Second, the archive of my webinar on increasing social media participation for associations is now available from Boston Conferencing: They Built It and We Were There: Maximizing Participation in Association Social Media Programs. If you want to increase participation in your social media programs, you should buy the recording. You can hear some free follow-up podcasts on this session here and here.

They Built It and We Were There: More Qs and As

Here is one more podcast following up on the webinar last week about increasing participation in association social media programs. I merged a few similar questions into one. An archive of the program will be available soon and I’ll update this post with a link when I have it.

[display_podcast]

Here are a few supporting links:

HashTags.org: for tracking hashtags on twitter.
search.twitter.com: main search page for twitter, showing trending topics. Now also rolled into main Twitter interface.
Association People on Twitter: part of the Association Social Media Wiki.
Association Social Media Wiki: great site for seeing who is up to what with social media in the association world.

They Built It and We Were There: The Missing Tapes

We had a great crowd at the webinar today. I spoke about increasing participation with association social media programs. About 100 sites signed on, many of them with teams listening in. We had over 30 questions submitted and I didn’t get through all of the promised content for the session. So, without further ado, here is a podcast of the 3 ways to kill an online community and the one secret to success. (Runtime: 5 minute-ish.)

[display_podcast]

Also, Ryan at Boston Conferencing is going to send me the unanswered questions which I will address in another podcast on this blog. Hope to record and post it over the weekend, so stay tuned!

By the way, I am available for keynotes and workshops to address your staff, members, customers and other audiences. Check out the speaking page for more. I’m starting to book out late summer and into fall now.

Webinar Next Week: They Built It and We Were There

I am leading a webinar with Boston Conferencing next week on social media and associations. The session is titled They Built It and We Were There: Maximizing Participation in Association Social Media Programs. The session will be held at 12 Noon Eastern on Thursday March 12.

Here is an audio summary of the program.

[display_podcast]

Lots of organizations are experimenting with social media these days. I often hear laments about lack of participation and engagement during early efforts. If that is something you are concerned about then this is the session for you!

Our learning objectives for the session include:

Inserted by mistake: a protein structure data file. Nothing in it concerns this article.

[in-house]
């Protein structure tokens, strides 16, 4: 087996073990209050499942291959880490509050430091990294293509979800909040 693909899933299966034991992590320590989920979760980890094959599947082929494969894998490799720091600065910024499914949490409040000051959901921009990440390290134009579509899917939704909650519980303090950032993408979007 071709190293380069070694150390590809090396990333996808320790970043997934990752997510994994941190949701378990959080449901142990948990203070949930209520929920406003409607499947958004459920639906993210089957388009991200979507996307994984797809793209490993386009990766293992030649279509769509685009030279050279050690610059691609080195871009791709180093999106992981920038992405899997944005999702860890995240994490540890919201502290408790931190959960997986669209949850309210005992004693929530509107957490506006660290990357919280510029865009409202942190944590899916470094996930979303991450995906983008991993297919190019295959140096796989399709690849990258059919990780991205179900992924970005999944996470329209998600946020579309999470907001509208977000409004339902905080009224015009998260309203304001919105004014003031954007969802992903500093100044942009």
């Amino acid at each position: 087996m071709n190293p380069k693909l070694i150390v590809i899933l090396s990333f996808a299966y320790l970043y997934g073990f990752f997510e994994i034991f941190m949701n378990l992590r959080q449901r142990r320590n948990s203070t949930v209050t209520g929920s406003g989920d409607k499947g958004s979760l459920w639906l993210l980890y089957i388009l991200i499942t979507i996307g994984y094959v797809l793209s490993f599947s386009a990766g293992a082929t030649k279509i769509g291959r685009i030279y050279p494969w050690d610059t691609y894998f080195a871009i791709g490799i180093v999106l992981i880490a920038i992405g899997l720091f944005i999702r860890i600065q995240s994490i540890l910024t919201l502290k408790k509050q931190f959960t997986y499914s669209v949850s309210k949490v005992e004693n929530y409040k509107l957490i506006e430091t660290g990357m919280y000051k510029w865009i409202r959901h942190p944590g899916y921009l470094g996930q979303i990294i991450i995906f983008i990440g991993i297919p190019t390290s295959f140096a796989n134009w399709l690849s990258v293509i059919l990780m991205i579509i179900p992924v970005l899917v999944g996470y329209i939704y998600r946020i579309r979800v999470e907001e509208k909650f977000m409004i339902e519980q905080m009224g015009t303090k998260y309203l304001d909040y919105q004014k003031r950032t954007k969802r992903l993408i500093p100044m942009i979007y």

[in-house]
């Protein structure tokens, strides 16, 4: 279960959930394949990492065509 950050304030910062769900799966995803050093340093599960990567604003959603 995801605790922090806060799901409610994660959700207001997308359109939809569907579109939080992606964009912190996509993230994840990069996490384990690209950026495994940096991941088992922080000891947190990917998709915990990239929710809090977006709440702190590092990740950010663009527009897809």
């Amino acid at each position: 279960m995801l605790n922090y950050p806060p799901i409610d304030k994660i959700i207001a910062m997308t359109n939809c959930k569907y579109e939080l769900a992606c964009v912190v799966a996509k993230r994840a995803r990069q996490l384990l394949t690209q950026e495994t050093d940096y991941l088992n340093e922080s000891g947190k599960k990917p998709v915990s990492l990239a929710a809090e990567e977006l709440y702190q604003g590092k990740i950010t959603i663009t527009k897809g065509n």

• Top uses of social media to create value for associations and their members
  • A clear plan of action for developing and sustaining social media projects
  • Key staff and volunteer capabilities for working with social media
  • Concrete examples and ideas that you can use immediately

Should be a fun program! For those of you who were following me on Twitter earlier this week, the discussion about cathedrals and bazaars will be a central theme and framing device for our discussion of social media and associations.

I hope you will register for the program and join us online next Thursday!

Customer Service as Performance Art

Supporting your customers and members with social media is a very different kind of activity than supplying a call center. It requires a whole host of new skills, not least the ability to engage as a person with other people.

That ability to engage has to be a formal policy and expected behavior for your staff that you plan to turn loose online to engage with your customers. You can’t simply put call center people who only know how to read from a script onto a Twitter account with your company name and hope for the best.

Talking to a scripted call center staffer is usually unsatisfying. A scripted support person using social media is merely making the substandard experience transparent to the entire world. This is not adding value for anyone.

View social media based customer service as more performance art than as transaction. The quality of the interaction is going to be of more value to your organization than the individual improvement in outcome that you create for the customer or member in question.

Social Media Presentation from Me in January

I am giving a webinar presentation for the Association Societies Alliance at 12 Noon Eastern on January 9, 2009. This is one of my more popular presentations in the past year: Social Media and Member Value: How to Create One with the Other.

Join David Gammel as he delves into creating value online for your members by examining one of the hottest trends on the Web: Social Media. David will take us past the hype and into pratical stategies for leveraging social media and other techniques to enhance the value you are contributing to your members and your mission.

The registration fee for this one is only $49, quite a deal!